Elon Musk's SpaceX Received a Thumbs Up for the Construction of the so-called BFR ̵
The rocket will be built in the port and not at the company's headquarters in Hawthorne, California, as the BFR will be large enough to be transported on a seagoing vessel to Cape Canaveral, Florida via the Panama Canal. The new rocket production facility will be built on 19 hectares of land on the mostly artificial island that forms part of the port.
This property is not much to see today. It was largely abandoned since 2005, when the Southwest Marine shipyard was shut down. The site was first developed a century ago in 1918 by the then Southwestern Shipbuilding, which built merchant ships for the government.
According to the Los Angeles Conservancy, the company set speed records for shipbuilding in this early era, a legacy that Musk is certainly interested in considering its bias toward aggressive project timelines.
In fact, SpaceX Construction and Real Estate Director Bruce McHugh said on Thursday that the company's production of the company's large rocket could be in full swing in about three to five years. Although "Elon wants it much faster," he said.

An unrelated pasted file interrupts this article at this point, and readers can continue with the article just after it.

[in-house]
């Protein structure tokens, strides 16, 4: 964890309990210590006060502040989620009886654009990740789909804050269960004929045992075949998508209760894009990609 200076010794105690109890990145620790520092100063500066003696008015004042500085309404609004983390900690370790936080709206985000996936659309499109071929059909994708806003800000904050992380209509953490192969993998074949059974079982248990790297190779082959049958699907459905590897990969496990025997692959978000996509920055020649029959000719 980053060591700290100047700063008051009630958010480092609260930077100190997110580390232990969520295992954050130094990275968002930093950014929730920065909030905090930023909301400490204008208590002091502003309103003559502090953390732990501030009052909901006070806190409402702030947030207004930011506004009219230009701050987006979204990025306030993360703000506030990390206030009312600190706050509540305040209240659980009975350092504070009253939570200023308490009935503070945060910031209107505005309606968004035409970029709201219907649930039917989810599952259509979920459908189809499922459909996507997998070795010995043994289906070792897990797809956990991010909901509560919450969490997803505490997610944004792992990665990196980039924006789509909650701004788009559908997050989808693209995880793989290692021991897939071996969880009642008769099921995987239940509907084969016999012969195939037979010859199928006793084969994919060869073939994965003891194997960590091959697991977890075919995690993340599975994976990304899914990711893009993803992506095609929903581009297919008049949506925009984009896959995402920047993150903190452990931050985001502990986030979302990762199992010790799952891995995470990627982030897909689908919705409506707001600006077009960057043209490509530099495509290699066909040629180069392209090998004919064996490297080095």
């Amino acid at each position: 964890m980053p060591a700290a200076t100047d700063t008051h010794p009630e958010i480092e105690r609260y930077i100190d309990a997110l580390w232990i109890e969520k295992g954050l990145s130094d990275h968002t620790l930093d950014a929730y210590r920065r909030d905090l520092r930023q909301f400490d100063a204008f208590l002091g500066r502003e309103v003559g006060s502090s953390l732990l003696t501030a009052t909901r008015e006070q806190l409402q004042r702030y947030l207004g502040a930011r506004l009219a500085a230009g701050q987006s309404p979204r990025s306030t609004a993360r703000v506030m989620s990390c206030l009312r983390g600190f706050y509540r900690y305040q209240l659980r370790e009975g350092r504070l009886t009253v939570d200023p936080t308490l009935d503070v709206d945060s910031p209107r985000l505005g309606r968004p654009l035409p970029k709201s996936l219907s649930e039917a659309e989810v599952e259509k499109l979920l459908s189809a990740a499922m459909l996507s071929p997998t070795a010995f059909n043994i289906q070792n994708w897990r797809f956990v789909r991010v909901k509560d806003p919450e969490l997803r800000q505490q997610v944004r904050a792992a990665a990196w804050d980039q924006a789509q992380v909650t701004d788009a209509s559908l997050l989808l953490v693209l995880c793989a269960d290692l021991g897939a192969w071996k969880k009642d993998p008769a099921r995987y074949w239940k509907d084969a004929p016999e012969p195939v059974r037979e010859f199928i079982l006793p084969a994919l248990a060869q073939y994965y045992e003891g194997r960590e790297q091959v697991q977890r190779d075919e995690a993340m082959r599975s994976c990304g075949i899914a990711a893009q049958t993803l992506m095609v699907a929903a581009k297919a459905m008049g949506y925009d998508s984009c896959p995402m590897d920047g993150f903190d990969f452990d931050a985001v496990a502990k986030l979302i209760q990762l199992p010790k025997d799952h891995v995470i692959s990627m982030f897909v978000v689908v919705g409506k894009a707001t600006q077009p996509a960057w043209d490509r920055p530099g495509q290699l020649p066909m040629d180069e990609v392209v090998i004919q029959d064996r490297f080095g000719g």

Another company took over the shipyard in the 1920s and built 40 destroyers during World War II. At the same time, a dark era in American history began on Terminal Island. A community of nearly 3,000 Japanese and Japanese Americans thrived on the island in the early 1940s, with a focus on a booming canned tuna industry. These inhabitants of the terminal island became the first Japanese Americans to be forcibly relocated to internment camps during the war.
A memorial to the original Japanese fishing village on Terminal Island, which was bulldozed after leaving its inhabitants, is now across from SpaceX, where it hopes to build a business and eventually set up a 200,000-square-meter rocket factory
When BFR comes to Mars, it will not be the first highly anticipated flight coming from Terminal Island. After the Second World War, American businessman Howard Hughes brought his own pet project to the island. And in 1946, the Hughes H-4 Hercules flying boat, better known as the "Spruce Goose", made its only and very short flight from the port.
Certainly, Elon Musk hopes his Terminal Island venture will lead to much longer flights than it helped for Hughes. If all goes according to Musk's ambitious plans, the BFR missiles built there will eventually help send thousands of us to Mars.
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